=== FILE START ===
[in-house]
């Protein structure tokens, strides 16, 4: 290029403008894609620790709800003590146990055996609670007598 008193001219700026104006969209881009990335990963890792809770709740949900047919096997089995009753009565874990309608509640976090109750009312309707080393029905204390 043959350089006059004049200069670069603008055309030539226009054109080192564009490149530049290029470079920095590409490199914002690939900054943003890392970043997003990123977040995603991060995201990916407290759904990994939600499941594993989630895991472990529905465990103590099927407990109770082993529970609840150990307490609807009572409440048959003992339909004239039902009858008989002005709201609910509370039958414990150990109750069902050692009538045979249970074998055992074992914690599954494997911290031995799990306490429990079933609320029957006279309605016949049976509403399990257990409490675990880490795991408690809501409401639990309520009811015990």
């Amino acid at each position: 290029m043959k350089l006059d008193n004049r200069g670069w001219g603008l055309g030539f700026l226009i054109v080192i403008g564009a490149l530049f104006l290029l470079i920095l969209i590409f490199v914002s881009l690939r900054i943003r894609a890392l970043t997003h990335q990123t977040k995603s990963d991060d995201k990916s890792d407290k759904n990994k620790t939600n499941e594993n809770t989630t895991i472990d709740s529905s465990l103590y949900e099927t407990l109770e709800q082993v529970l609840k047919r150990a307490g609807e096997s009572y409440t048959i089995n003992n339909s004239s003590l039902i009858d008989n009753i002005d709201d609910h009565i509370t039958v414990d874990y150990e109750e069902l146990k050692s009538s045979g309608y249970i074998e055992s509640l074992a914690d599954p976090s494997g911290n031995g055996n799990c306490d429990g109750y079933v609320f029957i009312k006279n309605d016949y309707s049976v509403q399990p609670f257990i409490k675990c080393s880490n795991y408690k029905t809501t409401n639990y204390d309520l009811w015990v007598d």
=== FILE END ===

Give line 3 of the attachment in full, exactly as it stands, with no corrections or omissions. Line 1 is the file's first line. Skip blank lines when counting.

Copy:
């Amino acid at each position: 290029m043959k350089l006059d008193n004049r200069g670069w001219g603008l055309g030539f700026l226009i054109v080192i403008g564009a490149l530049f104006l290029l470079i920095l969209i590409f490199v914002s881009l690939r900054i943003r894609a890392l970043t997003h990335q990123t977040k995603s990963d991060d995201k990916s890792d407290k759904n990994k620790t939600n499941e594993n809770t989630t895991i472990d709740s529905s465990l103590y949900e099927t407990l109770e709800q082993v529970l609840k047919r150990a307490g609807e096997s009572y409440t048959i089995n003992n339909s004239s003590l039902i009858d008989n009753i002005d709201d609910h009565i509370t039958v414990d874990y150990e109750e069902l146990k050692s009538s045979g309608y249970i074998e055992s509640l074992a914690d599954p976090s494997g911290n031995g055996n799990c306490d429990g109750y079933v609320f029957i009312k006279n309605d016949y309707s049976v509403q399990p609670f257990i409490k675990c080393s880490n795991y408690k029905t809501t409401n639990y204390d309520l009811w015990v007598d």